LinkedIn enjoys a well-deserved reputation as the most useful social network for business owners and professionals, but many members are not taking advantage of all that LinkedIn has to offer. Yes, it’s a quick and easy way to reconnect with a co-worker from way back when or an old college friend, but the social network is also a powerful tool for lead generation, market research, and global networking. Learning about LinkedIn’s little-known and advanced features can help you unlock its potential to the greatest extent possible.
The single, simplest thing you can do to get more out of your LinkedIn account is increase your participation, suggests Andrew Hickey, who manages nearly $2 million a year in marketing spend on LinkedIn in his position as director of digital marketing at Cornell University. “Spend at least 30 minutes a day on LinkedIn, and choose your focus, (for example, expanding your network, promoting your business, contributing to a discussion, or publishing your own content around your passion or expertise),” he says. Get comfortable with what you hope to accomplish by using LinkedIn before you spend any money on premium accounts, paid marketing, or other paid aspects of the social network, he adds.
For owners of business-to-business companies, the keys to using LinkedIn as a tool for lead generation are establishing and developing a strong profile containing key words and phrases that will draw leads to it and building up your list of connections and followers. “It takes time and focus, which is why clearly establishing your audience and goals is so important,” says Lin Grensing-Pophal, owner of Strategic Communications, LLC, which works primarily with B2B businesses in service industries. Your goal is to convey a strong, professional image supportive of your brand identity. “You obviously want to let others know what you have to offer, but you definitely don’t want to come across as overtly self-promotional,” she warns.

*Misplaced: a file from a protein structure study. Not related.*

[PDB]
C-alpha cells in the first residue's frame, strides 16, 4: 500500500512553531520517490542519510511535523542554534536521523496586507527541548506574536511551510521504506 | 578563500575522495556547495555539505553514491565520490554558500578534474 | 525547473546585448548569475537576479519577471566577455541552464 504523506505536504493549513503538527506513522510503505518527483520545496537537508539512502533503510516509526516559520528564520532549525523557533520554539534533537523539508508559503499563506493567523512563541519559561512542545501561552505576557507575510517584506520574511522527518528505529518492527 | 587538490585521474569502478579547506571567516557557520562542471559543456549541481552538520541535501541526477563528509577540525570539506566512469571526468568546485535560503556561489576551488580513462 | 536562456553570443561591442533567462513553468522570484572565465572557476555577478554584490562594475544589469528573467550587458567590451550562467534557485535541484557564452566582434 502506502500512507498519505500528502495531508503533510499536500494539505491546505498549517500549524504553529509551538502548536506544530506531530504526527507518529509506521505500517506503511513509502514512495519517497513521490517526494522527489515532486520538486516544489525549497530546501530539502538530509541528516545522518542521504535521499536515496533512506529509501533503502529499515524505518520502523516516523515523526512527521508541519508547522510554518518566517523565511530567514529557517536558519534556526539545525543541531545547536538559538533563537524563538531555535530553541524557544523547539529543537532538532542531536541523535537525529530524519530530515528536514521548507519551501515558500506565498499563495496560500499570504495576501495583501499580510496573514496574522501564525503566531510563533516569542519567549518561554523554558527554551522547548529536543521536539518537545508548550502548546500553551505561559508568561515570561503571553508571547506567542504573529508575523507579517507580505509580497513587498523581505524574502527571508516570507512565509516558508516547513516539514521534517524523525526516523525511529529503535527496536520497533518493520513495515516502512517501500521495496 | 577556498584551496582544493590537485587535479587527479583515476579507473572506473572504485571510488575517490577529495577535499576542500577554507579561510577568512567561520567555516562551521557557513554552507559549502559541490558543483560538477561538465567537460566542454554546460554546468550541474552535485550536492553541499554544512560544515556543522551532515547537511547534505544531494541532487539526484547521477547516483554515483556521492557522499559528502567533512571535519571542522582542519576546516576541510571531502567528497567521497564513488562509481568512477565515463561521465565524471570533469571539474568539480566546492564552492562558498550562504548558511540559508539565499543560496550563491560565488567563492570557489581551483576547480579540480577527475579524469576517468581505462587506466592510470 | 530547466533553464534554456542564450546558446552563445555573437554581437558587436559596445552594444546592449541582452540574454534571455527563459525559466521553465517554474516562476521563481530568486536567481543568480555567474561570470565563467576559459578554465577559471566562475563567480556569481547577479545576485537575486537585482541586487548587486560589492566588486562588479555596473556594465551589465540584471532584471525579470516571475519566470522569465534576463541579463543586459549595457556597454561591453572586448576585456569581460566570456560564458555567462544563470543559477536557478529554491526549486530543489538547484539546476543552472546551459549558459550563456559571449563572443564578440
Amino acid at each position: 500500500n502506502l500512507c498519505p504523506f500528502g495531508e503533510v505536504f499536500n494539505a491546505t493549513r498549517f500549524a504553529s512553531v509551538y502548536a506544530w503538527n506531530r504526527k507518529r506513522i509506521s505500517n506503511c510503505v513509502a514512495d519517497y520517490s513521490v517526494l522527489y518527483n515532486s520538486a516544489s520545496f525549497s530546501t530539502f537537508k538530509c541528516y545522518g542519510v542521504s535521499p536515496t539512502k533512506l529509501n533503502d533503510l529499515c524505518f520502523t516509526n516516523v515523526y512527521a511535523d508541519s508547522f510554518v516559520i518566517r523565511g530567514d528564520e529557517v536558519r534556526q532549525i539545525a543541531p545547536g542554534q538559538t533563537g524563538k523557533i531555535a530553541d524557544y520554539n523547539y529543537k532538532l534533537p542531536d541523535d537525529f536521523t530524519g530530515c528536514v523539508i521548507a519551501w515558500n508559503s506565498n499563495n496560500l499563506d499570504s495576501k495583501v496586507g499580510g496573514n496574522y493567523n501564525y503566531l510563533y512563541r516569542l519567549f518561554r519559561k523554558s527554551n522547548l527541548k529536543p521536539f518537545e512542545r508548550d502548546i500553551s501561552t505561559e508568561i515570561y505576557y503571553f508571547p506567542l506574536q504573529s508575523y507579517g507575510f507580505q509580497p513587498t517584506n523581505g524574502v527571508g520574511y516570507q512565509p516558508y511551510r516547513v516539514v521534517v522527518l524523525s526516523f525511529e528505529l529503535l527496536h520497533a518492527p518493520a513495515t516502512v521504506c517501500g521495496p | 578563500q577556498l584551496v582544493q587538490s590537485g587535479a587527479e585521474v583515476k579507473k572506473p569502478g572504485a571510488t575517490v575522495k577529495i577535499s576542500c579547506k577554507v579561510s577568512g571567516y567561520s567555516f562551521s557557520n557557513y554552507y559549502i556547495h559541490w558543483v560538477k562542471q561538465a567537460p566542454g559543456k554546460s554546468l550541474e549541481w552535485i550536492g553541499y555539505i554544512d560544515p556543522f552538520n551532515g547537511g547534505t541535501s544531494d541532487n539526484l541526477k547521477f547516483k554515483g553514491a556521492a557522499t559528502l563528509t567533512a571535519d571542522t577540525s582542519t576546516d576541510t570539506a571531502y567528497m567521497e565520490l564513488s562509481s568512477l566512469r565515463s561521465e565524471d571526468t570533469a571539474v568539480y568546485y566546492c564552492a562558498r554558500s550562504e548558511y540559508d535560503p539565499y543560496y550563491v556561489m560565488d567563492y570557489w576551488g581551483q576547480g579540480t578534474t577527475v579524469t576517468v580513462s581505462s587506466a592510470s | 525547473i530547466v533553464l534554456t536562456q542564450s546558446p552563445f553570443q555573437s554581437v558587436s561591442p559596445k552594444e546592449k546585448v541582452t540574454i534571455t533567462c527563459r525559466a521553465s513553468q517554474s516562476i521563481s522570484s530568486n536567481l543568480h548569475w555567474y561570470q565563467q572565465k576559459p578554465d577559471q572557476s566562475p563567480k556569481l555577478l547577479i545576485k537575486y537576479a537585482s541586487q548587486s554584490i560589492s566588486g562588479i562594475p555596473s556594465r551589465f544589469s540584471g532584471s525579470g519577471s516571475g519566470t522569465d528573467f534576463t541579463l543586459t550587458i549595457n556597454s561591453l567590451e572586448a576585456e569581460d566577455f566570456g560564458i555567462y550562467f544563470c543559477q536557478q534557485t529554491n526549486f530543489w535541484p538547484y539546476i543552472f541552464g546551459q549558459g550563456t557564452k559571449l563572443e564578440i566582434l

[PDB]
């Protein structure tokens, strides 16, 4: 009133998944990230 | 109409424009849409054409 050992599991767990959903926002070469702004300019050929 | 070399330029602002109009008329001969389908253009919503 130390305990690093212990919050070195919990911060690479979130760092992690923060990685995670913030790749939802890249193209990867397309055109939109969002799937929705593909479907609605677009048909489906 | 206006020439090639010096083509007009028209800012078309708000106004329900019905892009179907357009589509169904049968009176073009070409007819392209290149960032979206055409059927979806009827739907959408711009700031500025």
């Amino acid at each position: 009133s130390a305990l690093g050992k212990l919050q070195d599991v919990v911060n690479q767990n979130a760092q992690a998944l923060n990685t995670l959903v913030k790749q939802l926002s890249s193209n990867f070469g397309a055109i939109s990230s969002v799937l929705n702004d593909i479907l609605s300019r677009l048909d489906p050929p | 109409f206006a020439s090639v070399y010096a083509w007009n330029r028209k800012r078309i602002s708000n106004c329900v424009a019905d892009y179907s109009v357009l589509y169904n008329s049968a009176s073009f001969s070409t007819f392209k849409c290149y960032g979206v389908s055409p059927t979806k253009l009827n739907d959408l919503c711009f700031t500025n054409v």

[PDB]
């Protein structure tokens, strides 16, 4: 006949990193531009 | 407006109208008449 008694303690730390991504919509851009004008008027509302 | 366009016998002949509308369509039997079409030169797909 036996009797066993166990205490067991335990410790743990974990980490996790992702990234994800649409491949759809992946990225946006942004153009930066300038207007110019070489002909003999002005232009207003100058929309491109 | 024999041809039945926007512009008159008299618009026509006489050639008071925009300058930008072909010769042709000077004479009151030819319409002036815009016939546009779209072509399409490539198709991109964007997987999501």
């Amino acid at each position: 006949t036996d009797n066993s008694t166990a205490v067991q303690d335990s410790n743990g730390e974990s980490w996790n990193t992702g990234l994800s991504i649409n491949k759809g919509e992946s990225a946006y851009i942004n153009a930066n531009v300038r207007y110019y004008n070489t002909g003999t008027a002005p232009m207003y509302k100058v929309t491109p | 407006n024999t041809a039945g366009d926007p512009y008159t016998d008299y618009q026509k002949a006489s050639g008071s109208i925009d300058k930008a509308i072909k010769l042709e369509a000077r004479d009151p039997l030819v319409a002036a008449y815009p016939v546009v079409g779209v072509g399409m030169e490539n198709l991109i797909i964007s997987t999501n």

All types of businesses can use LinkedIn as a lead-generation tool by mining competitor connections and searching for senior leaders and decision makers at companies they are targeting, says Jennifer M. Grygiel, assistant professor of communications at Syracuse University’s S.I. Newhouse School of Public Communications. She also recommends disabling the “notify your network” feature, which broadcasts changes to your profile, in order to maintain the greatest control over what is being shared with your audience. “Don’t display your contacts on your profile page--that’s a prime poaching spot for your competitors,” she cautions. “Likewise, don’t let people see that you visited their page when that’s not your intent. You can make this anonymous in your settings.”
You can get even more out of LinkedIn by taking advantage of features that are not widely known, says Anthony Kirlew, founder and chief strategist of AKA Internet Marketing, a Web marketing agency. For example, you can start your own group, at no cost, which allows you to build a community you can message directly, and you can send messages (currently, up to 15 per month) to people in groups, as long as they have the message feature turned on, which most do. “Most LinkedIn users also don’t realize that they can connect with people simply by typing their name in the search bar and then clicking the ‘connect’ button,” Kirlew reveals. “If you try to connect using their profile, you have to enter information on how you know them, but this work-around can help you connect with more people faster.”